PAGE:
Savvy budgeting and careful consideration of any new expenses are must-haves for any business owner who wants to expand and grow her company. However, every business owner knows that there is a fine line between being too stingy with your money thus preventing necessary expenses that help the business expand; and being too free with your money and simply not having enough of it left for necessities.
A considerable expense should be met with criticism, of course, but also needs to be undertaken without fear when a situation calls for it. One of those expenses is your business insurance policies, and more specifically an engineer Professional Liability policy.
This is undoubtedly one of the most critical policies to have for anybody that provides professional advice, including engineering consultants. In fact, many engineering specialties work with sensitive and expensive materials (chemical or biotech engineers, for examples) or with massive projects that cost millions of dollars or affect many lives (such as structural or civil engineers).
The expense that a Professional Liability policy will cost you, will be worth it if the unthinkable happens and you are hit with a massive lawsuit asking to compensate your client for damages your actions caused.
But wait, let’s back up a little. Below, we’ve provided some basic information about what the Professional Liability policy covers and why you should have it (for more in-depth information, please refer to our previous articles on these topics). Our main topic of discussion, however, will be the question of the cost of such a policy.
How much does it cost? What factors affect the premium calculations? And of course, the question that every savvy business owner asks – how can I reduce the total cost of the policy?
What is Professional Liability Insurance?
A Professional Liability Insurance policy (also called an Errors and Omissions or an E&O policy) is designed to protect those firms that specialize in giving professional advice or providing a specialized service from the financial consequences of professional wrongdoing and thus a lawsuit. Any occupational exposure is expressly excluded under your standard Business Liability policy, creating a gap in coverage that needs to be filled. If your firm is sued due to a professional wrongdoing, the E&O policy will cover the cost to defend you in court as well as any awards, settlements, or judgments against you. Some policies even cover punitive damage (this is not a standard provision so please double check with your insurance agent).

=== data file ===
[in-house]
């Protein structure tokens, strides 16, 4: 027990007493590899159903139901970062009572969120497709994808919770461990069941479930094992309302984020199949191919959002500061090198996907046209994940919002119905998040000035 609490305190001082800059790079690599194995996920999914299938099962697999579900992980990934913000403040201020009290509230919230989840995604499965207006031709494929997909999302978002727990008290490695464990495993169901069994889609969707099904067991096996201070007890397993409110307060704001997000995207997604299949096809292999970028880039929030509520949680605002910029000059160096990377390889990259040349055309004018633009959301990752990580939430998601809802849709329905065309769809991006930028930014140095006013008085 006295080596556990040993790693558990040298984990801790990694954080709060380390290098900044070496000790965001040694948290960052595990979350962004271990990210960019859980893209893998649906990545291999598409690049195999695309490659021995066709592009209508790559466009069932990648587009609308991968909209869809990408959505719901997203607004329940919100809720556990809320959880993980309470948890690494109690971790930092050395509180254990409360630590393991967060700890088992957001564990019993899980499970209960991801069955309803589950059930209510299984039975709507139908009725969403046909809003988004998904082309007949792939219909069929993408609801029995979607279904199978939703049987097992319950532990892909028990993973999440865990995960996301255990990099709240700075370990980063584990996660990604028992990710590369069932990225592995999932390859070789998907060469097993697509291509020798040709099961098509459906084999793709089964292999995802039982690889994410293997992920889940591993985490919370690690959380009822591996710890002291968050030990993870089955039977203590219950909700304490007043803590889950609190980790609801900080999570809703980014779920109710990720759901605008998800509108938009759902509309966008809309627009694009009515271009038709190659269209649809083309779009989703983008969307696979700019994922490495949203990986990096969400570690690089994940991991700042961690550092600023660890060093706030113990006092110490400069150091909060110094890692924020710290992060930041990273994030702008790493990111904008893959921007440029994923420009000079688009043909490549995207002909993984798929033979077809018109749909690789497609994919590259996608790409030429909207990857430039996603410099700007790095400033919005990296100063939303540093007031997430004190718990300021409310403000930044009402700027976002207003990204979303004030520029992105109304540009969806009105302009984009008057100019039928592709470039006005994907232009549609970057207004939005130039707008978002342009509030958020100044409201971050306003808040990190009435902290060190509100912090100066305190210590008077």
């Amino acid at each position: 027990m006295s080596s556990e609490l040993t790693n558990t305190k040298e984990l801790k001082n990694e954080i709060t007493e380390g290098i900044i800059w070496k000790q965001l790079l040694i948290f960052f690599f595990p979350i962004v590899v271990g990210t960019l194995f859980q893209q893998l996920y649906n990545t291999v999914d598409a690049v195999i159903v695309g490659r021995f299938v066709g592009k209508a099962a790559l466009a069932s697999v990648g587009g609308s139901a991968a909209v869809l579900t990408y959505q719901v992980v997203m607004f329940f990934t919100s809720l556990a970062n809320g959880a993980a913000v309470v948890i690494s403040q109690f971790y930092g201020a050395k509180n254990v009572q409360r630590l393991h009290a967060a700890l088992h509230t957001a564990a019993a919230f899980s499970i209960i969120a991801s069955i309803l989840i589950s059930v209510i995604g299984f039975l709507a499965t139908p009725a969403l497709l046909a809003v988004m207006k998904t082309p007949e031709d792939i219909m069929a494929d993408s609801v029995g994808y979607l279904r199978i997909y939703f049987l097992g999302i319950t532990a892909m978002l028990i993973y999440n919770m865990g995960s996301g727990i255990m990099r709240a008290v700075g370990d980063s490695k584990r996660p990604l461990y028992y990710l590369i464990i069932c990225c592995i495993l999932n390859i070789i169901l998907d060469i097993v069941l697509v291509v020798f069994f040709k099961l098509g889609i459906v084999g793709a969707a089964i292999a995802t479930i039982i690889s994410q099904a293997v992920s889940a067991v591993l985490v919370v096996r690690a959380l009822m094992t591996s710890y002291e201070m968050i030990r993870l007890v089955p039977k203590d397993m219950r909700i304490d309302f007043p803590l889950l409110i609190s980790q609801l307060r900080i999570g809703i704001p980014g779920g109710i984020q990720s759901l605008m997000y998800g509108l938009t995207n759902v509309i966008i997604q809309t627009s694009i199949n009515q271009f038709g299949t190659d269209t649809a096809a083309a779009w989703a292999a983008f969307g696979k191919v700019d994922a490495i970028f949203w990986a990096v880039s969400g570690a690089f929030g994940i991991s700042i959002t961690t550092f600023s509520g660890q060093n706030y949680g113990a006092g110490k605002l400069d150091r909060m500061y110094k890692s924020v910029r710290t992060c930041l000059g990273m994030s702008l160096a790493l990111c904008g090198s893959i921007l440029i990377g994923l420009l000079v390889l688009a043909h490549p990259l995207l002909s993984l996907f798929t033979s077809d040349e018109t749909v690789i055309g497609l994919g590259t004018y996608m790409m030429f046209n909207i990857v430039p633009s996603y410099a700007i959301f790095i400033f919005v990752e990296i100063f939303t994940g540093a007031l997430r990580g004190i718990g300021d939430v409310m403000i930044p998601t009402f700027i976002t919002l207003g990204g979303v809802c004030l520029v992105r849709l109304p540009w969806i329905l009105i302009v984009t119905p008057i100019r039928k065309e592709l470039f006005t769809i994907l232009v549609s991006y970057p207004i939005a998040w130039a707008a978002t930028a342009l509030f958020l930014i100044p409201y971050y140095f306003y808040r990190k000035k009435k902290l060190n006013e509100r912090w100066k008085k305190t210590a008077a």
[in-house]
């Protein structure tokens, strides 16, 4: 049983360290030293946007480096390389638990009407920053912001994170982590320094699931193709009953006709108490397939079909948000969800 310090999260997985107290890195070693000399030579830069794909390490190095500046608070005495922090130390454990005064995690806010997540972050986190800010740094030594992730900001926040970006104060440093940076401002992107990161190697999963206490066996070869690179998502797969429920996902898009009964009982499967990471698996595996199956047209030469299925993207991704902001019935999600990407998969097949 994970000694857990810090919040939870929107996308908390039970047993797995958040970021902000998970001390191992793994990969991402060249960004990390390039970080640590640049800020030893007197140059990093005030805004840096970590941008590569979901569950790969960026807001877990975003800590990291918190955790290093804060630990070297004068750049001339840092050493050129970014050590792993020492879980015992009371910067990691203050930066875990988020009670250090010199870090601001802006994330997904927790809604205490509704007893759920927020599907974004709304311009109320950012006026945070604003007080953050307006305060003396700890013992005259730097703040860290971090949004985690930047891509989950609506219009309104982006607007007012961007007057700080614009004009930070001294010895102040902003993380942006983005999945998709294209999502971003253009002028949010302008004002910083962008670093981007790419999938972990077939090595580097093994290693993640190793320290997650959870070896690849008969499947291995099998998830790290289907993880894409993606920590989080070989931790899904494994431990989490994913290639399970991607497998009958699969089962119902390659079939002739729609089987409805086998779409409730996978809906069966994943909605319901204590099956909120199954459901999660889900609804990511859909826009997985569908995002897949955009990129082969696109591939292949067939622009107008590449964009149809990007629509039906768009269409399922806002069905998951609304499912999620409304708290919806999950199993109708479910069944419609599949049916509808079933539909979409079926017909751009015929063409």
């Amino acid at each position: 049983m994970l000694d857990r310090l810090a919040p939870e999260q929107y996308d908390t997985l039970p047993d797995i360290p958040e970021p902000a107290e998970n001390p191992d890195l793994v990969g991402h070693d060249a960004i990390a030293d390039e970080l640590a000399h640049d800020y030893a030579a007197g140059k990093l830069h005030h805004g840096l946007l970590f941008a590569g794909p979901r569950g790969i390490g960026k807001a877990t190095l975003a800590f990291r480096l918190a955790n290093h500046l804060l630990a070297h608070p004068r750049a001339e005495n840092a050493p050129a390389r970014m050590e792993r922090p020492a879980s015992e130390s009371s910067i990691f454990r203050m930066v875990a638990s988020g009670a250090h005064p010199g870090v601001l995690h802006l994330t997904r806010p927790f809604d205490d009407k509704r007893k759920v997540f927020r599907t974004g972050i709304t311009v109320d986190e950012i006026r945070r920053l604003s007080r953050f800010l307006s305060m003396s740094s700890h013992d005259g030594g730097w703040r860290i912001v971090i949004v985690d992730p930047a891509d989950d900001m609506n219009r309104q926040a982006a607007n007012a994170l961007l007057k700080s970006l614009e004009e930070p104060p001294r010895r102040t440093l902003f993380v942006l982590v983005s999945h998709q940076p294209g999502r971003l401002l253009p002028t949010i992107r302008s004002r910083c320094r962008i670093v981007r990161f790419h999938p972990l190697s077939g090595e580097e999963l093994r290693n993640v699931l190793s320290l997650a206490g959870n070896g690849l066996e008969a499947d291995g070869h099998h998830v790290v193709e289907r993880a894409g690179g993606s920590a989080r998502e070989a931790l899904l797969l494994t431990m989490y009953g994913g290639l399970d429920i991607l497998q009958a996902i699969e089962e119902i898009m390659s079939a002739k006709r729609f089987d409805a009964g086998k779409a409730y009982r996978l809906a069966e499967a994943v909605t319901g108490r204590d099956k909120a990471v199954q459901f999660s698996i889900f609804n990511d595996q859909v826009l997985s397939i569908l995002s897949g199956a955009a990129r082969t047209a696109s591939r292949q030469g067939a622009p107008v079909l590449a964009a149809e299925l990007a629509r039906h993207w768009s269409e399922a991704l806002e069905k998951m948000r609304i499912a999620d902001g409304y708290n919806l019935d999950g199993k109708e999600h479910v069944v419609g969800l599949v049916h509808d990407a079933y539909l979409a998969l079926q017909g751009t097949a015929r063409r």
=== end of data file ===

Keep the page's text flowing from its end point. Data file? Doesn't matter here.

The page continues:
Why you need Professional Liability Insurance?
Even if you are the best engineer this country has ever seen, you are still not immune to making mistakes. Whether due to negligence, miscommunication, or an error in calculations, many mistakes come with dire consequences.
A wrong calculation could cause a bridge to collapse, causing hundreds of thousands of dollars in damage (if you are lucky!). A failed inspection can cause the contractor to order wrong materials, causing a delay in construction and possibly having to tear down part of the project and rebuild. A miscommunication with a client regarding changes to the scope of work can lead to an upset client that feels he has been taken advantage of. These and many other situations can lead to a lawsuit.
The engineers Professional Liability policy will give you peace of mind that your business is protected in case of a lawsuit. In that case, you will not be facing the necessity to come up with hundreds of thousands of dollars to fight the lawsuit. You will have your insurance policy do that for you.
Factors that determine the cost
Our main topic of discussion in this article is the cost that you might expect to pay for your engineer E&O insurance policy. Unfortunately, it is impossible to predict your total premium without running all the numbers through the rating system, taking into account many additional non-quantifiable factors that will either reduce your premium or add on to it.